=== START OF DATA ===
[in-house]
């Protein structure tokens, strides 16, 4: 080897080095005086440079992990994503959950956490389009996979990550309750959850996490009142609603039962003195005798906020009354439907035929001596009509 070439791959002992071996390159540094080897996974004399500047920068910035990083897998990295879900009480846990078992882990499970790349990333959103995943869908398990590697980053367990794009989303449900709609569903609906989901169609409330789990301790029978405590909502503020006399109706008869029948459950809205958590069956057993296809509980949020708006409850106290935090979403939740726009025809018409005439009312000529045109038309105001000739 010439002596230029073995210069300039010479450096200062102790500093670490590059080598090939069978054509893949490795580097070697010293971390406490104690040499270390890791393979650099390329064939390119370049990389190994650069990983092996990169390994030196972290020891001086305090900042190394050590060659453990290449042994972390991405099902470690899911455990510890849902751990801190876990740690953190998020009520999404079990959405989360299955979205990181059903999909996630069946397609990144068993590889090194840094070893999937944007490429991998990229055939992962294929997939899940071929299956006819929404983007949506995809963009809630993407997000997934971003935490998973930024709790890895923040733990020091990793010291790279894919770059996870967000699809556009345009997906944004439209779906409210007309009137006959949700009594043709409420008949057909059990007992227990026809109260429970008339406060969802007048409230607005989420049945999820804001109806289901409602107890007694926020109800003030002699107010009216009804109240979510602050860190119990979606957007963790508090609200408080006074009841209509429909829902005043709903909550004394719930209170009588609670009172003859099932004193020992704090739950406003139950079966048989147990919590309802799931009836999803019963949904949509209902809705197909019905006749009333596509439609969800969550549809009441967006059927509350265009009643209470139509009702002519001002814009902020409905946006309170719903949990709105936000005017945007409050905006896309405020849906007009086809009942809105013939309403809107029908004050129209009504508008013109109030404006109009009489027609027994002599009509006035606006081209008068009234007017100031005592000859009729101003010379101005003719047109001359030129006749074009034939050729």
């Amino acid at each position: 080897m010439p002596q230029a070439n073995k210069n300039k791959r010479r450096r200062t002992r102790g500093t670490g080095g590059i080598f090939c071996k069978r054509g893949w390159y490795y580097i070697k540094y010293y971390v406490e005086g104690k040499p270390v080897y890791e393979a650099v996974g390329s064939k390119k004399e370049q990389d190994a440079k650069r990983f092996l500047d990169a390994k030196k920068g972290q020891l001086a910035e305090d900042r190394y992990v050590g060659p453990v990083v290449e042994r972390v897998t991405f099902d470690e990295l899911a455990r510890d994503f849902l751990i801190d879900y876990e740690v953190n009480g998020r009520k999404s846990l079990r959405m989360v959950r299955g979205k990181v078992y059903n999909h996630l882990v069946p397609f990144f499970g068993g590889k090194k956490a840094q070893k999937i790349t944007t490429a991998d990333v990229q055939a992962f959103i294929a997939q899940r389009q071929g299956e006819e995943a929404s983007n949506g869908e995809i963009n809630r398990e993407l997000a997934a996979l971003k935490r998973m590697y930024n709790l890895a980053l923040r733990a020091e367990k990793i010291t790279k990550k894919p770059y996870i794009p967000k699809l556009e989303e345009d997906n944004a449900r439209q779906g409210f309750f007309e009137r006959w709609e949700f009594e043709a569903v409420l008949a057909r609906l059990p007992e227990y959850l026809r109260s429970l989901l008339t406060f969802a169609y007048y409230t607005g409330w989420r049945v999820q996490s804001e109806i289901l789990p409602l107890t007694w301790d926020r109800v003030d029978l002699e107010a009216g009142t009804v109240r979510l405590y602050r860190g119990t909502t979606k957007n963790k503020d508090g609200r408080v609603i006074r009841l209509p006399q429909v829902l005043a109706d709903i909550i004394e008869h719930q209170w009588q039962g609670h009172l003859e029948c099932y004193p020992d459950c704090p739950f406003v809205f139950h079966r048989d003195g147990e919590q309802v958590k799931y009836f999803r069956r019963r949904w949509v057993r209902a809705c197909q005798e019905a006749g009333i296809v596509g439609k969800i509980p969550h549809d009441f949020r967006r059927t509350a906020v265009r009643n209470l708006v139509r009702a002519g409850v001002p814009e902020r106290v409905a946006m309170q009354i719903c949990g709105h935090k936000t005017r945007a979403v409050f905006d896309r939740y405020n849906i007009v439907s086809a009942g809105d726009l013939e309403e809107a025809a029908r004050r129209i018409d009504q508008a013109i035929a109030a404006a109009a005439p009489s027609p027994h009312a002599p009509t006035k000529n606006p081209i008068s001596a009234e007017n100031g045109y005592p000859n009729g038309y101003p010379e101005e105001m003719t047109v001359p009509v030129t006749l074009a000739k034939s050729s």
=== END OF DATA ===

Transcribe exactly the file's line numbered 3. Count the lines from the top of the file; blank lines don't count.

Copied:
């Amino acid at each position: 080897m010439p002596q230029a070439n073995k210069n300039k791959r010479r450096r200062t002992r102790g500093t670490g080095g590059i080598f090939c071996k069978r054509g893949w390159y490795y580097i070697k540094y010293y971390v406490e005086g104690k040499p270390v080897y890791e393979a650099v996974g390329s064939k390119k004399e370049q990389d190994a440079k650069r990983f092996l500047d990169a390994k030196k920068g972290q020891l001086a910035e305090d900042r190394y992990v050590g060659p453990v990083v290449e042994r972390v897998t991405f099902d470690e990295l899911a455990r510890d994503f849902l751990i801190d879900y876990e740690v953190n009480g998020r009520k999404s846990l079990r959405m989360v959950r299955g979205k990181v078992y059903n999909h996630l882990v069946p397609f990144f499970g068993g590889k090194k956490a840094q070893k999937i790349t944007t490429a991998d990333v990229q055939a992962f959103i294929a997939q899940r389009q071929g299956e006819e995943a929404s983007n949506g869908e995809i963009n809630r398990e993407l997000a997934a996979l971003k935490r998973m590697y930024n709790l890895a980053l923040r733990a020091e367990k990793i010291t790279k990550k894919p770059y996870i794009p967000k699809l556009e989303e345009d997906n944004a449900r439209q779906g409210f309750f007309e009137r006959w709609e949700f009594e043709a569903v409420l008949a057909r609906l059990p007992e227990y959850l026809r109260s429970l989901l008339t406060f969802a169609y007048y409230t607005g409330w989420r049945v999820q996490s804001e109806i289901l789990p409602l107890t007694w301790d926020r109800v003030d029978l002699e107010a009216g009142t009804v109240r979510l405590y602050r860190g119990t909502t979606k957007n963790k503020d508090g609200r408080v609603i006074r009841l209509p006399q429909v829902l005043a109706d709903i909550i004394e008869h719930q209170w009588q039962g609670h009172l003859e029948c099932y004193p020992d459950c704090p739950f406003v809205f139950h079966r048989d003195g147990e919590q309802v958590k799931y009836f999803r069956r019963r949904w949509v057993r209902a809705c197909q005798e019905a006749g009333i296809v596509g439609k969800i509980p969550h549809d009441f949020r967006r059927t509350a906020v265009r009643n209470l708006v139509r009702a002519g409850v001002p814009e902020r106290v409905a946006m309170q009354i719903c949990g709105h935090k936000t005017r945007a979403v409050f905006d896309r939740y405020n849906i007009v439907s086809a009942g809105d726009l013939e309403e809107a025809a029908r004050r129209i018409d009504q508008a013109i035929a109030a404006a109009a005439p009489s027609p027994h009312a002599p009509t006035k000529n606006p081209i008068s001596a009234e007017n100031g045109y005592p000859n009729g038309y101003p010379e101005e105001m003719t047109v001359p009509v030129t006749l074009a000739k034939s050729s």